Does MIPS really work? It’s a question that’s been asked many times before, but deciding what extra protection that famous yellow slip plane really affords your head has been tough to quantify.
Now though, MIPS reckons it’s cracked it, if you’ll pardon the pun. The Swedish brand has access to a far more detailed modelling system of a human head on which to test its lids, and crucially it’s a computer model that’s been developed independently, by Professor Svein Kleiven at Sweden’s Royal Institute of Technology (KTH).
Called Finite Element Modeling, the construction and automotive industries have been using this kind of testing for years, but it’s completely new to the helmet field. It’s pretty techie, but the effectiveness of a helmet had always been based on the acceleration an impact causes to the head. Now with more data through the FEM, we can actually predict the stresses on the brain those accelerations would cause. It’s a bit like taking it one step further, so rather than just assuming what would happen, we can measure it.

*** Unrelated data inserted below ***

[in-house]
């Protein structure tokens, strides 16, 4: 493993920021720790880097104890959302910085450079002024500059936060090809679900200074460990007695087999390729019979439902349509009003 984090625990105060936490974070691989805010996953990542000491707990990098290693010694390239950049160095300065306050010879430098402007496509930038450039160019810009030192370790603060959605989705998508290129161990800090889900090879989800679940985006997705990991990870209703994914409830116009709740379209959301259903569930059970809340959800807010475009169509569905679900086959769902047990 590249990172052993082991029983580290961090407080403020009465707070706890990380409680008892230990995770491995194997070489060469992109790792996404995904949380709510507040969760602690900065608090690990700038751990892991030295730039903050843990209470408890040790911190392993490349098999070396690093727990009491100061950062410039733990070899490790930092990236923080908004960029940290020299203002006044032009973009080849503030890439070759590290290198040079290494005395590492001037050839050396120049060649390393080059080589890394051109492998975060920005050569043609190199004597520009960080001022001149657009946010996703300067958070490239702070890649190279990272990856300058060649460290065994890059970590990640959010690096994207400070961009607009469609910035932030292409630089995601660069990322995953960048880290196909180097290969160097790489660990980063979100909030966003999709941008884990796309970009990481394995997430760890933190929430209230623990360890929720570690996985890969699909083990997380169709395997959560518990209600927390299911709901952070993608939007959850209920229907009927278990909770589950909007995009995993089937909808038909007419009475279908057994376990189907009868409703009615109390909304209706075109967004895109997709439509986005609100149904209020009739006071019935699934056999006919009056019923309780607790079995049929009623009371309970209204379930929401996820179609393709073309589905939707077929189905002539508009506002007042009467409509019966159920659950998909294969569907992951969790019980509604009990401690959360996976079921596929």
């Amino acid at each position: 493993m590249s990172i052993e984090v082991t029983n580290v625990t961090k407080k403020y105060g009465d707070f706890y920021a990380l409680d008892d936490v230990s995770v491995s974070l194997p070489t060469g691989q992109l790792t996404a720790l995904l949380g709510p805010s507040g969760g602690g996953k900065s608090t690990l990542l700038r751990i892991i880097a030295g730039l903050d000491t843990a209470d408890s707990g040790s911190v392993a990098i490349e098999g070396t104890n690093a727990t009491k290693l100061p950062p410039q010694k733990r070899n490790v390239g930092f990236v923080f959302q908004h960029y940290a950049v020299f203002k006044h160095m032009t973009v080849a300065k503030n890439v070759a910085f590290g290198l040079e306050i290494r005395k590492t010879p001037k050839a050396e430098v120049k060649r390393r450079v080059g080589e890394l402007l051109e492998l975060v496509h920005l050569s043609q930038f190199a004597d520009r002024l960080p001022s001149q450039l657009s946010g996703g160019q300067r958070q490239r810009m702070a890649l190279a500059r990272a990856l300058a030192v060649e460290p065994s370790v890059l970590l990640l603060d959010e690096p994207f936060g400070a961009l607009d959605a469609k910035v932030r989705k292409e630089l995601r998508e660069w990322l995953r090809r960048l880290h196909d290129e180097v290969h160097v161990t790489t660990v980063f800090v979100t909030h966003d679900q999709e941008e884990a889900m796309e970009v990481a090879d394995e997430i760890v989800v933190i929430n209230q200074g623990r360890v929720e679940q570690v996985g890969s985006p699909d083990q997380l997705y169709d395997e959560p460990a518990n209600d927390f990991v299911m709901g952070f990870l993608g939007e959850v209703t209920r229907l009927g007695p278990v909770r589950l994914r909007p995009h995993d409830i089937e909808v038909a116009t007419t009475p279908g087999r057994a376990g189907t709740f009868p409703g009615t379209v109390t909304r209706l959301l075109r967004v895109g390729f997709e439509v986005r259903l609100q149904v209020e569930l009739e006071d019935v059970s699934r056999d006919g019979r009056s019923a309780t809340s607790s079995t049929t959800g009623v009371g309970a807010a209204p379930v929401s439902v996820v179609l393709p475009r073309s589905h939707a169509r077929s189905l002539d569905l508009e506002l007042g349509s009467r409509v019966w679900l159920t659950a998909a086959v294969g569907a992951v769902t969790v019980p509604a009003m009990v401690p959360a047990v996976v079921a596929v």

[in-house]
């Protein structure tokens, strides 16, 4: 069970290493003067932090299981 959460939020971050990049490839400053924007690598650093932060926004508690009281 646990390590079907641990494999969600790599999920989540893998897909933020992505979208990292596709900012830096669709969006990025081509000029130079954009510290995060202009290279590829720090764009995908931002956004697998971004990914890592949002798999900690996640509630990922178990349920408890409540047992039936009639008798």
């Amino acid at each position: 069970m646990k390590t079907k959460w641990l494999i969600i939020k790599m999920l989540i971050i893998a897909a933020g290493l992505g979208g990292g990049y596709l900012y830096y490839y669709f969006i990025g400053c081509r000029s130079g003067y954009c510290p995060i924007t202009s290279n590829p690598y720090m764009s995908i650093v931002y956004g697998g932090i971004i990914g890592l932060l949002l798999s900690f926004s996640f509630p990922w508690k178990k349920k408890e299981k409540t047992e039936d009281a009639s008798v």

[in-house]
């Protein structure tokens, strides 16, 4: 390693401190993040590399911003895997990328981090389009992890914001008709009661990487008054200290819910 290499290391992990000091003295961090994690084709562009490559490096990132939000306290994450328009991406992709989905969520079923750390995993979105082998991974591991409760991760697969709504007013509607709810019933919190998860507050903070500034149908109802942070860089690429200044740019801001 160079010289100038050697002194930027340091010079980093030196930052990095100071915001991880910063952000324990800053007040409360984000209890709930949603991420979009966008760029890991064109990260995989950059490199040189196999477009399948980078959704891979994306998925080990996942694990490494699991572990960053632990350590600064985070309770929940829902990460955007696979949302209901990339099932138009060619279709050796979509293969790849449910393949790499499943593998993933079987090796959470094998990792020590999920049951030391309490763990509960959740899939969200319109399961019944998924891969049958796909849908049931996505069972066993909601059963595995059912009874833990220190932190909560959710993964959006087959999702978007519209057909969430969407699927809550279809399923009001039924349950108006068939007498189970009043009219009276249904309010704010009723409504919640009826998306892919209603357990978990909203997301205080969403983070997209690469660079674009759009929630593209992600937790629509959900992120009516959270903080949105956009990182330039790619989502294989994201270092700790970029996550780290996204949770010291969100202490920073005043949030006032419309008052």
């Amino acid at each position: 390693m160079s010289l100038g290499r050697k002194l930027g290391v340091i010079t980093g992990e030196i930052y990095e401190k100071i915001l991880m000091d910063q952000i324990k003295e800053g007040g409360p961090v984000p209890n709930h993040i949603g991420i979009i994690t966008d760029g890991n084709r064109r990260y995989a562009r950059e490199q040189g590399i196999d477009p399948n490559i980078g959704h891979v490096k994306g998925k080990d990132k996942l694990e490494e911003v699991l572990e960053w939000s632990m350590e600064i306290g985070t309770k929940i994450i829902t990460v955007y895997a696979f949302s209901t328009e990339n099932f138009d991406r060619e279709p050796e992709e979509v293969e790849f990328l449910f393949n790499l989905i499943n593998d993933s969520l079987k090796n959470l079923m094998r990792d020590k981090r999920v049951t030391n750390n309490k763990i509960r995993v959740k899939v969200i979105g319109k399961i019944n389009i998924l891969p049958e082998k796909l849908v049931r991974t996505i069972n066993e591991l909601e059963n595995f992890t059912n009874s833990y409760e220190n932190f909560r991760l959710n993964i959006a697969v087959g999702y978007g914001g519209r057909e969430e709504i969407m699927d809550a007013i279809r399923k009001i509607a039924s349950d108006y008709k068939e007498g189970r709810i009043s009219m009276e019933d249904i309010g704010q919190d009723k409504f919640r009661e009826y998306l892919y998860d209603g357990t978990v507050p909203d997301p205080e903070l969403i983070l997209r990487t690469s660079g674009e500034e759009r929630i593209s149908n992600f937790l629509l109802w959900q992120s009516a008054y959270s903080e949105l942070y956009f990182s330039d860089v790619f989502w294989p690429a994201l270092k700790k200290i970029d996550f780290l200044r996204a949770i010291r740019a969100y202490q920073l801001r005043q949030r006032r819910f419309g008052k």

That’s great for MIPS, but what does it mean for real-world riding? It’s great for the helmet brands as it helps them design safer products. They should become cheaper too because it’ll be easier and quicker to figure out which design works best. And all that boils down to fewer head injuries for us when we do come a cropper… touch wood.